Wilkinson’s article is also trying to enforce an unstated norm, one about how people are supposed to think and argue: Words are supposed to have definitions, and not be “merely vehicles for yay! / boo! sentiments”. Arguments are supposed to appeal to universal principles that go beyond just “my side is right and your side is wrong”. People who violate those norms should be ashamed of themselves, and the rest of us should refuse to take their arguments seriously until they change.

In academic circles, those standards go without saying. No one in any field would write in a journal article: “I’ve decided to leave ‘the elite’ undefined, so that I can apply the term pejoratively to my enemies but not my friends.” From the academy, similar norms have trickled down to the educated classes — who don’t always respect or observe them, but nonetheless accept that they ought to respect and observe them.

We sometimes forget, though, that not everyone thinks this way. In fact, there was a time when no one thought that way. Entire civilizations have functioned without definitions or universal principles.

Definition versus usage. If you’re a physicist, the word “red” has a very precise definition for you: light with a wavelength between 620 and 720 nanometers. For the rest of us, not so much. I’ve been using “red” for as long as I can remember, and I didn’t know that definition until I just looked it up.

It’s not that I have some other definition of “red”. I don’t have one at all, and yet I never feel the lack of it. I have a very clear idea what “red” means. I just can’t express it in words.

I don’t remember learning “red”, but I suspect it was the same way I’ve seen parents teach it to their children: Somebody pointed at red things and said “red”. When I tried to imitate them, they corrected my mistakes and cheered when I got it right. Eventually my performance became flawless.

Sometimes an undefined term has a paradigmatic example. At the paint store, “red” is specified by a color card: If something resembles the color card, it’s red. Similarly, “sweet” is the taste of sugar. To the extent that a taste resembles sugar, it’s sweet.

You could live your whole life without ever learning the dictionary definition of anything. Your community would train you in the proper usage of words, and when people disagreed, some paradigmatic example could resolve the dispute. The idea that you’re supposed to be able to define your words in terms of other words would just go right past you.

That’s what’s going on with “cancel culture”, “political correctness”, and the conservative phrases I listed above. They don’t have definitions, they have usages. People learn how to use these terms by hearing other people use them, then doing trial-and-error until their usage matches the rest of the conservative community.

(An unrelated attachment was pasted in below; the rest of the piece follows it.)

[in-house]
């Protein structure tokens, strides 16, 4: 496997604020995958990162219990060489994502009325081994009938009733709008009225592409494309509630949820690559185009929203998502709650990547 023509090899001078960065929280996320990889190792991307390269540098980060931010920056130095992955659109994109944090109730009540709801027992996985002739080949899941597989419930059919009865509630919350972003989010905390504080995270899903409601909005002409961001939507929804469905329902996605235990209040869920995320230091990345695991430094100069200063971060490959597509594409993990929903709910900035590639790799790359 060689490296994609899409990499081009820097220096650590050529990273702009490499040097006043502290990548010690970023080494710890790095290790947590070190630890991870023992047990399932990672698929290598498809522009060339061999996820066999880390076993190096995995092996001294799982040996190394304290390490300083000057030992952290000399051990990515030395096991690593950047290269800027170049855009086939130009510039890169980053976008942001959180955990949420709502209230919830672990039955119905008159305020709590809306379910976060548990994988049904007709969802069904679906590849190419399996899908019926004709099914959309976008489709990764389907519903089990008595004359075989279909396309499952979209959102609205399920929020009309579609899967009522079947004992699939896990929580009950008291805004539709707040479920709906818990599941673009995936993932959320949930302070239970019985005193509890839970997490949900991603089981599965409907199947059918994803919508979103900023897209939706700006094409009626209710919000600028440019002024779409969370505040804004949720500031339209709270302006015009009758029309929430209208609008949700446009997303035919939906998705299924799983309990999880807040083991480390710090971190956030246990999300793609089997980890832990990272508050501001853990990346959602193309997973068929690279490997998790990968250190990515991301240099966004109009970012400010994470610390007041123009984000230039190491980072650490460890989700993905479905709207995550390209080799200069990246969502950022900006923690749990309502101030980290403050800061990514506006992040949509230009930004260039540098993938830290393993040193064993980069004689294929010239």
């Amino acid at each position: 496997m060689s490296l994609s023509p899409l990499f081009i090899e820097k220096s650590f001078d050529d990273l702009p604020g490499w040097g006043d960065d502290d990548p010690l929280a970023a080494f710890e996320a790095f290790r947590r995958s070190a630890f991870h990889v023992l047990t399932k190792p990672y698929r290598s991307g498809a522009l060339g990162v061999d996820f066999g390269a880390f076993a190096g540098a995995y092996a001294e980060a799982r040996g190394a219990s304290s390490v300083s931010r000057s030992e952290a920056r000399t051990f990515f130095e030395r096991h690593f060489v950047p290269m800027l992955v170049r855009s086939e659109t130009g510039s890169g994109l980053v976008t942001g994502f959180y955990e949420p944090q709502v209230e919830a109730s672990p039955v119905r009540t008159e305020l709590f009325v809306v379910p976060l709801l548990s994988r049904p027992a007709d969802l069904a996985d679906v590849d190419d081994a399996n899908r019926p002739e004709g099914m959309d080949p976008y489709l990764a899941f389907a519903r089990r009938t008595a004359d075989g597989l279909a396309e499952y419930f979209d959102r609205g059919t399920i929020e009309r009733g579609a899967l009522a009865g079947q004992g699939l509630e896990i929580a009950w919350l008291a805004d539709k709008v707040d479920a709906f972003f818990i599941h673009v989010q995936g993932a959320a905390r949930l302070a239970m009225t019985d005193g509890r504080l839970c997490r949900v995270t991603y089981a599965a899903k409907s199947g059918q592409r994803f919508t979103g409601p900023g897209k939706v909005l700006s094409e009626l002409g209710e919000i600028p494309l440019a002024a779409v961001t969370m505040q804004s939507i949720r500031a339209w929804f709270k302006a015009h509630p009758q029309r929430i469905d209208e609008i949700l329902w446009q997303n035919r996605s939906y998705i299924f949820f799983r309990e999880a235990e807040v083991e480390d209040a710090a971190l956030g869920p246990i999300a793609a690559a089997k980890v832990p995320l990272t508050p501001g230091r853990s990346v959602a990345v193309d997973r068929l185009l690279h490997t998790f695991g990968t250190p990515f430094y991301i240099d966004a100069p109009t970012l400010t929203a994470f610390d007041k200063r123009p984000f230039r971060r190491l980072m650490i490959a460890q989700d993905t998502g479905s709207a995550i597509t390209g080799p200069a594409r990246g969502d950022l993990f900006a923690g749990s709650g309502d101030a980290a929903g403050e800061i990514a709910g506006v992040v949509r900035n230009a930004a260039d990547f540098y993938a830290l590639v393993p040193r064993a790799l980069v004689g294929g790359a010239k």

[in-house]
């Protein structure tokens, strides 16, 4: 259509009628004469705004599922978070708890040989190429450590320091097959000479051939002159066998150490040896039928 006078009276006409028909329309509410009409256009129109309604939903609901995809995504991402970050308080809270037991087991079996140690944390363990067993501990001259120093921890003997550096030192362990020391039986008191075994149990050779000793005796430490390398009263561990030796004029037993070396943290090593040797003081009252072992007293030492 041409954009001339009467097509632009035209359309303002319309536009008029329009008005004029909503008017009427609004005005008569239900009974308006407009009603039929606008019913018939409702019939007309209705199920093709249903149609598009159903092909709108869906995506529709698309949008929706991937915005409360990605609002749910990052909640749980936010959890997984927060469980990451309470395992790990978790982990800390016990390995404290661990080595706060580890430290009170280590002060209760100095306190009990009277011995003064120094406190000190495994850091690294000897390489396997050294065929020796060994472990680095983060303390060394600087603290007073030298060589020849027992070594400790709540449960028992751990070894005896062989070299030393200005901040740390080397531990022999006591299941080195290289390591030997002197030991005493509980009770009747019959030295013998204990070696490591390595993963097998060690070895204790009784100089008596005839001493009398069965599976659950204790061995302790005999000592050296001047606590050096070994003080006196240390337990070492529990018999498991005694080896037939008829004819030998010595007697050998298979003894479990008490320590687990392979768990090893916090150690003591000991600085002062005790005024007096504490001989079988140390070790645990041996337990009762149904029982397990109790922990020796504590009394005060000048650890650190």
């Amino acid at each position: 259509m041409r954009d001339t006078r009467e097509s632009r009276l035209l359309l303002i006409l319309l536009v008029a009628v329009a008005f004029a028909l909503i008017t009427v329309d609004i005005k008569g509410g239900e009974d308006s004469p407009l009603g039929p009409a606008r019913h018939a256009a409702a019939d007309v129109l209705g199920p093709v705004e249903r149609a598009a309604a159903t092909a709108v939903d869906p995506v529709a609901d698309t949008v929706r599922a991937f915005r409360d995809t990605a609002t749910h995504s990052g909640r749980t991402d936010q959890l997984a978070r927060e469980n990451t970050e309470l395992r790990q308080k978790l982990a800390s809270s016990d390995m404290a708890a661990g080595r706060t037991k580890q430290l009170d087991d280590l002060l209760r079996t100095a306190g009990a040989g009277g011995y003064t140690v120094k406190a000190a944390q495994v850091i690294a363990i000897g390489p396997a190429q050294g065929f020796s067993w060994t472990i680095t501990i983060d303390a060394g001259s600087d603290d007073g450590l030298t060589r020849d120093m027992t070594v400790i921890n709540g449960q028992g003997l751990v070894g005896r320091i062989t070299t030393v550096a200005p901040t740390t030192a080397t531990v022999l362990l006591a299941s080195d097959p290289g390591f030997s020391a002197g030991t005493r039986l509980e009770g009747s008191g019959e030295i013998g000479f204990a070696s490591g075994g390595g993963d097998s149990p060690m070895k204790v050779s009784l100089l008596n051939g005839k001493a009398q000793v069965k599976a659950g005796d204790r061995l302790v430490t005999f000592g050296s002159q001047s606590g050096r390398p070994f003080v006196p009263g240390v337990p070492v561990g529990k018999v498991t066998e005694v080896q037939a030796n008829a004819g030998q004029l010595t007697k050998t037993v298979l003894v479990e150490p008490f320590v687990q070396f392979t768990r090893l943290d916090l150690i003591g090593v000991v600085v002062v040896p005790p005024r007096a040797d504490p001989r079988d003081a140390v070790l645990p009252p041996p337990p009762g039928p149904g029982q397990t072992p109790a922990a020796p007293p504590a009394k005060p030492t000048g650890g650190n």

So why isn’t Colin Kaepernick an example of cancel culture? Because it’s not used that way. If someone pointed at a dandelion or a banana and said “red”, I would just know that they’re wrong. I couldn’t explain why they’re wrong; they just are. “Red” isn’t used that way.

What does “America is a republic, not a democracy” mean? Nothing, actually. The phrase has a usage, not a meaning. Conservatives say it when liberals object to some minority-rule tactic like gerrymandering or the Electoral College or giving Wyoming the same number of senators as California, but DC and Puerto Rico none at all. If you’re hoping for some definition of “republic” that turns that usage into a meaning, though, you’re not going to get one.

Oral culture versus literate culture. If you want to see a society just beginning to grasp how to use the definitions and principles of logical thought, go read one of Plato’s dialogues. Most of them follow the same formula: Socrates is talking to somebody who uses a word, like “courage” (Laches) or “temperance” (Charmides) or “justice” (Republic). Socrates asks them what the word means, and they give him an example of its proper usage. So Laches says: “He is a man of courage who does not run away, but remains at his post and fights against the enemy.” Socrates points out that an example isn’t a definition, and they go round and round from there.

What becomes clear in these dialogues is that in Golden Age Greece, definitions were kind of a new thing, and the idea that you ought to be able to define the terms you use was novel, even a bit weird. Literate culture was still being invented, and it was trying to replace an oral culture where words had proper usages, but not definitions. Folks like Laches clearly expected a process like this: If two people aren’t sure they mean the same thing by a word, they trade examples (“Fire trucks are red.” “Ripe strawberries and tomatoes are red.”) until the agreement is clear.